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The original Apple iPhone prototype unveiled #iPhone #Apple #Development @Apple @Verge

https://www.theverge.com/2019/3/19/18263844/apple-iphone-prototype-m68-original-development-board-red

The Verge publishes an exclusive look at the 2007 iPhone M68 development board, used by the company to thoroughly test hardware and software.

Apple had developed the iPhone in secret over those two and a half years, and for many inside the company, the device had only been known by the codenames “M68” and “Purple 2.” Apple was focused on surprising everyone with the iPhone, and that meant that many of the engineers working on the original handset didn’t even know what it would eventually look like.

To achieve that level of secrecy, Apple created special prototype development boards that contained nearly all of the iPhone’s parts, spread out across a large circuit board. The Verge has obtained exclusive access to the original iPhone M68 prototype board from 2006 / 2007, thanks to Red M Sixty, a source that asked to remain anonymous. It’s the first time this board has been pictured publicly, and it provides a rare historical look at an important part of computing history, showing how Apple developed the original iPhone.

The M68 prototype board looks like a motherboard found inside a PC at the time. Roughly the same size, but the components are a little different. Apple developed this particular engineering validation test (EVT) sample for engineers working primarily on the software and radio portions.  Apple only uses red printed circuit boards for its prototype iPhone hardware, favoring blue, green, and other colors for production units.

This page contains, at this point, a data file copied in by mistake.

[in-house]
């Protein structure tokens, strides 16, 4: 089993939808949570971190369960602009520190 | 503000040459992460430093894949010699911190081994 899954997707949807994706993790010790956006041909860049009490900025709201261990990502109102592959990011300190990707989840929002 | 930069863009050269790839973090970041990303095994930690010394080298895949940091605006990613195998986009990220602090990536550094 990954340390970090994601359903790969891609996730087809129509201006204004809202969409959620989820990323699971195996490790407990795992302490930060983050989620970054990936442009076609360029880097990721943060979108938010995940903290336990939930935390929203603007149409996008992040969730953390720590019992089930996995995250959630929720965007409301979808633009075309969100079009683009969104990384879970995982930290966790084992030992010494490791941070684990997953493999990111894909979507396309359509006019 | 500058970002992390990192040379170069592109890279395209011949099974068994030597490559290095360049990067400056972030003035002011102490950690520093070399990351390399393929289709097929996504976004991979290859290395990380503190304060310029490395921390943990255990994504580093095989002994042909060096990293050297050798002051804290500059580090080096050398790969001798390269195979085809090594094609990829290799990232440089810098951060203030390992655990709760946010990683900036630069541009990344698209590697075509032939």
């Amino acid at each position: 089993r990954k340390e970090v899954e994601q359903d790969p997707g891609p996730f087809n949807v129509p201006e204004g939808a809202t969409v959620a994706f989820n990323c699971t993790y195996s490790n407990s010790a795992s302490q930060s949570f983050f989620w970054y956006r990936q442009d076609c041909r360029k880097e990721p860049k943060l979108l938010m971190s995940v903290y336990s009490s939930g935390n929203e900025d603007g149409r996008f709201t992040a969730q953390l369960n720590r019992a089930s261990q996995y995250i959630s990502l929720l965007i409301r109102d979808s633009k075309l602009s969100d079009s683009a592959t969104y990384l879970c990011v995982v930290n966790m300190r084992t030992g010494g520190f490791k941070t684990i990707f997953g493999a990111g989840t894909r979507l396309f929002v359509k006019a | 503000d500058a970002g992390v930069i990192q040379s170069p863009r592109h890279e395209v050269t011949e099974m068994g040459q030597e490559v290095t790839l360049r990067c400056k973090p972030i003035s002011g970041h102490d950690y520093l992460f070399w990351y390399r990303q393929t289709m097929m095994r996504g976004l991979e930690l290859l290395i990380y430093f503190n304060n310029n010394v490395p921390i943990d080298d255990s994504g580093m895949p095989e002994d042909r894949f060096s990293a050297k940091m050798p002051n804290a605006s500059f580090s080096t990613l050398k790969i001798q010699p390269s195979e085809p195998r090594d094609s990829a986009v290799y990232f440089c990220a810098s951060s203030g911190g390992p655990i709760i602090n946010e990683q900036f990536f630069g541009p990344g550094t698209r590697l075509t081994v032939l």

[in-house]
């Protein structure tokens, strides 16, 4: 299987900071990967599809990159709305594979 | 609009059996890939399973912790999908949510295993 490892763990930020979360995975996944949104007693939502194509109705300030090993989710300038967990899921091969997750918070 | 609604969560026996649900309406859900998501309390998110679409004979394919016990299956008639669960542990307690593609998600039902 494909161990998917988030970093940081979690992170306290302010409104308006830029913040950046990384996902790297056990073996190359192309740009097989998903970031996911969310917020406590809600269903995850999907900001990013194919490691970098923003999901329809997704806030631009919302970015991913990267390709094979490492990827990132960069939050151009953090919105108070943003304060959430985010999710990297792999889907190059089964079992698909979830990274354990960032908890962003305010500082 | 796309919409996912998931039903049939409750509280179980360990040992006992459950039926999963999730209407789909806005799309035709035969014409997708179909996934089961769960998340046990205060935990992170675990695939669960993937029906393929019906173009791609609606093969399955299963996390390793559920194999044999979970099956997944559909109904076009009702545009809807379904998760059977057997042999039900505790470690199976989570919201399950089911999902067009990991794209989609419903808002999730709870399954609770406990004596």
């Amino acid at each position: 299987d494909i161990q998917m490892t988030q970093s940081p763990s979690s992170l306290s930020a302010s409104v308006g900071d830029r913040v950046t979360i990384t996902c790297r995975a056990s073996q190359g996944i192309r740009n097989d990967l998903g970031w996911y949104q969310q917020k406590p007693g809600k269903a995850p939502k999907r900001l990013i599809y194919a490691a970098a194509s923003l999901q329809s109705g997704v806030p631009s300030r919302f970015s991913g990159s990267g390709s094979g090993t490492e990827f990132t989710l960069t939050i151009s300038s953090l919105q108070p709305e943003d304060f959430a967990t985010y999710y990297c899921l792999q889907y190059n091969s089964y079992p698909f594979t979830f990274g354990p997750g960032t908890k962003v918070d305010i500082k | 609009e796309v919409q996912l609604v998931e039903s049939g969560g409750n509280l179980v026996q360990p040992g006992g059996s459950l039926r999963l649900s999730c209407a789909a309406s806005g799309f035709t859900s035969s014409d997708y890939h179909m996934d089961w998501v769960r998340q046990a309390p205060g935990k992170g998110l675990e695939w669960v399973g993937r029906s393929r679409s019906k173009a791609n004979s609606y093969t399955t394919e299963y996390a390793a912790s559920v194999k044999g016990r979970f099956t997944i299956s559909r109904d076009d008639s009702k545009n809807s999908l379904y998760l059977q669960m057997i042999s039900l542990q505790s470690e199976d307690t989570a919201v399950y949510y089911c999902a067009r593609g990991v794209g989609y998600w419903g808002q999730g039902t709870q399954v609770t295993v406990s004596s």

Most of the engineers using such a board would be porting Apple’s Darwin core macOS operating system and drivers to the hardware.

The article wraps saying:

This early prototype is a great reminder of the immense work and secrecy that went into creating a device that millions of people now carry in their pockets every day. It’s rare to see such early examples of hardware like the iPhone, especially more than 10 years after it was first developed.

See all the details and pictures on The Verge.


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